Bob Dylan's Dream, Lord Franklin, Lady Franklin's Lament, The Croppy Boy

The video below is Judy Collins on Pete Seeger's Rainbow Quest doing a lovely cover of the song Bob Dylan's Dream.

Judy Collins - Bob Dylan's Dream

As she points out in the introduction, the melody for the song was adapted from an old sea ballad about Lord Franklin's ill-fated arctic expedition of 1845.

Read the Wikipedia account of the song and expedition:

http://en.wikipedia.org/wiki/Lady_Franklin's_Lament

The original traditional song was supposed to be sung to the melody of the 1798 Irish ballad The Croppy Boy.

See Anne Byrne sing The Croppy Boy:

The Croppy Boy - Anne Byrne

Lyrics to Lord Franklin / Lady Franklin's Lament

It was homeward bound one night on the deep
Swinging in my hammock I fell asleep
I dreamed a dream and I thought it true
Concerning Franklin and his gallant crew.

With a hundred seamen he sailed away
To the frozen ocean in the month of May
To seek that passage around the pole
Where we poor sailors do sometimes go.

Through cruel hardships his men did go
His ship on mountains of ice was drove,
Where the Eskimo in his skin canoe
Was the only one who ever came through.

In Baffin Bay where the whale fish blow
The fate of Franklin no man may know;
The fate of Franklin no tongue can tell
Lord Franklin long with his sailors do dwell.

And now my burden it gives me pain
For my long-lost Franklin I'd cross the main
Ten thousand pounds would I freely give
To know on earth, that my Franklin do live.

Hear Martin Carthy sing Lord Franklin (1969):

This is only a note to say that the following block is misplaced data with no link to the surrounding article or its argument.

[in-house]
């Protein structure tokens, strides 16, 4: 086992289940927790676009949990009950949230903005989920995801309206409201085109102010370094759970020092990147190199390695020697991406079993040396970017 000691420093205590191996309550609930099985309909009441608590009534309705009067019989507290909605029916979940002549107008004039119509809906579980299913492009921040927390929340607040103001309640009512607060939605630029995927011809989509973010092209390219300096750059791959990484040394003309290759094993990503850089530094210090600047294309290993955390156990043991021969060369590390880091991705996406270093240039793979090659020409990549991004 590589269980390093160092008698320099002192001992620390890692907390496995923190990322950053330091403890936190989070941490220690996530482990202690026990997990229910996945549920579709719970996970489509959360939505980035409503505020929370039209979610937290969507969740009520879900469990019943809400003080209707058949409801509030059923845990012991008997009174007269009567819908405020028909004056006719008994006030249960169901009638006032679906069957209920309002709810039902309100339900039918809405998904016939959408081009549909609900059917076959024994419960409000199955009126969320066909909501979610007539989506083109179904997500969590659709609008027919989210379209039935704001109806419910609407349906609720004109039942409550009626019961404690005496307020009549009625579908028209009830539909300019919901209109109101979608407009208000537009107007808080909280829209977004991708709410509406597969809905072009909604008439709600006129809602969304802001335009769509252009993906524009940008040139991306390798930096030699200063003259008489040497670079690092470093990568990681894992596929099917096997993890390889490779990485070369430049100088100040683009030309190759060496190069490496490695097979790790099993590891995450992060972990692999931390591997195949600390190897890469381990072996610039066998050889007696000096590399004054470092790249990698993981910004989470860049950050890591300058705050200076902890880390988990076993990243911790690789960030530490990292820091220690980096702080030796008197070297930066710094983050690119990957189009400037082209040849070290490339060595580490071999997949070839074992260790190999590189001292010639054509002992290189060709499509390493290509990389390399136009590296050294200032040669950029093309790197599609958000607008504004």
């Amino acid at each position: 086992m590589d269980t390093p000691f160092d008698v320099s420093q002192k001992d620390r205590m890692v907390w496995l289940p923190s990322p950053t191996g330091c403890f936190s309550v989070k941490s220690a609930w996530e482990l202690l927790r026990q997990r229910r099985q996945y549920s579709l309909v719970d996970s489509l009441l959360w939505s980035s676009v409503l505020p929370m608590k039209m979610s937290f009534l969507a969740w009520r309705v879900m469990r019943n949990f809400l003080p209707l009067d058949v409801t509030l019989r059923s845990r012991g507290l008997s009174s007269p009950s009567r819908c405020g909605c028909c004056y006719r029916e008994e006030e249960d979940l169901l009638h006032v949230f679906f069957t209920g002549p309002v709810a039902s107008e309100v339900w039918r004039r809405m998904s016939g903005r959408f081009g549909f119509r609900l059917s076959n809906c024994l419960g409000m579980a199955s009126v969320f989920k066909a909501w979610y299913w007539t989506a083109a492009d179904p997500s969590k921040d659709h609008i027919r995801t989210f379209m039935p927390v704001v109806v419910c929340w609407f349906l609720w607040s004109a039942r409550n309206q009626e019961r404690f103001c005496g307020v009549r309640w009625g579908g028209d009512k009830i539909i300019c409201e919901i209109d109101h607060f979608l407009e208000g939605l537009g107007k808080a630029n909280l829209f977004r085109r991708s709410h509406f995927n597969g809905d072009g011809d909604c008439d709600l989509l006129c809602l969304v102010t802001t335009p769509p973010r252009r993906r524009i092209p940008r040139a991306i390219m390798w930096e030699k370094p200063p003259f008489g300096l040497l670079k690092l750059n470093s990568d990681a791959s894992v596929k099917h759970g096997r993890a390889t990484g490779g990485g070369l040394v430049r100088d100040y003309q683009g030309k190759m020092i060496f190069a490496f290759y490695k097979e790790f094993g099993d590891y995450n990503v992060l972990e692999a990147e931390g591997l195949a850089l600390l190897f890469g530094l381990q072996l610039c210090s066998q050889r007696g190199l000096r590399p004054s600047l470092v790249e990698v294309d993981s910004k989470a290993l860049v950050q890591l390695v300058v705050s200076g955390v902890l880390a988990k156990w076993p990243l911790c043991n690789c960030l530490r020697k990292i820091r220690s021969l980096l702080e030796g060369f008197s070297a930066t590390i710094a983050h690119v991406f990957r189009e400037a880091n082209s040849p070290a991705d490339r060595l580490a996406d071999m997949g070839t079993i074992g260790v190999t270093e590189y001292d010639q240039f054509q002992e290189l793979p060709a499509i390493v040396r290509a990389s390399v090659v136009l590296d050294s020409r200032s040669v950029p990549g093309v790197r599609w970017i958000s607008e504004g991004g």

Martin Carthy - Lord Franklin

And Paul Clayton singing Lady Franklin's Lament (1954)

PAUL CLAYTON "LADY FRANKLIN'S LAMENT" 1954

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Bob Dylan's Dream - lyrics (1963)

While riding on a train goin’ west
I fell asleep for to take my rest
I dreamed a dream that made me sad
Concerning myself and the first few friends I had

With half-damp eyes I stared to the room
Where my friends and I spent many an afternoon
Where we together weathered many a storm
Laughin’ and singin’ till the early hours of the morn

By the old wooden stove where our hats was hung
Our words were told, our songs were sung
Where we longed for nothin’ and were quite satisfied
Talkin’ and a-jokin’ about the world outside

With haunted hearts through the heat and cold
We never thought we could ever get old
We thought we could sit forever in fun
But our chances really was a million to one

As easy it was to tell black from white
It was all that easy to tell wrong from right
And our choices were few and the thought never hit
That the one road we traveled would ever shatter and split

How many a year has passed and gone
And many a gamble has been lost and won
And many a road taken by many a friend
And each one I’ve never seen again

I wish, I wish, I wish in vain
That we could sit simply in that room again
Ten thousand dollars at the drop of a hat
I’d give it all gladly if our lives could be like that

Listen to Bob Dylan's version from The Freewheelin' Bob Dylan:

http://grooveshark.com/#!/s/Bob+Dylan+s+Dream/kTSTX?src=5

Studio A
Columbia Recording Studios
New York City, New York
24 April 1963
The 8th and last Freewheelin’ Bob Dylan session, produced by John Hammond.

http://www.bjorner.com/DSN00340%201963.htm#DSN00430


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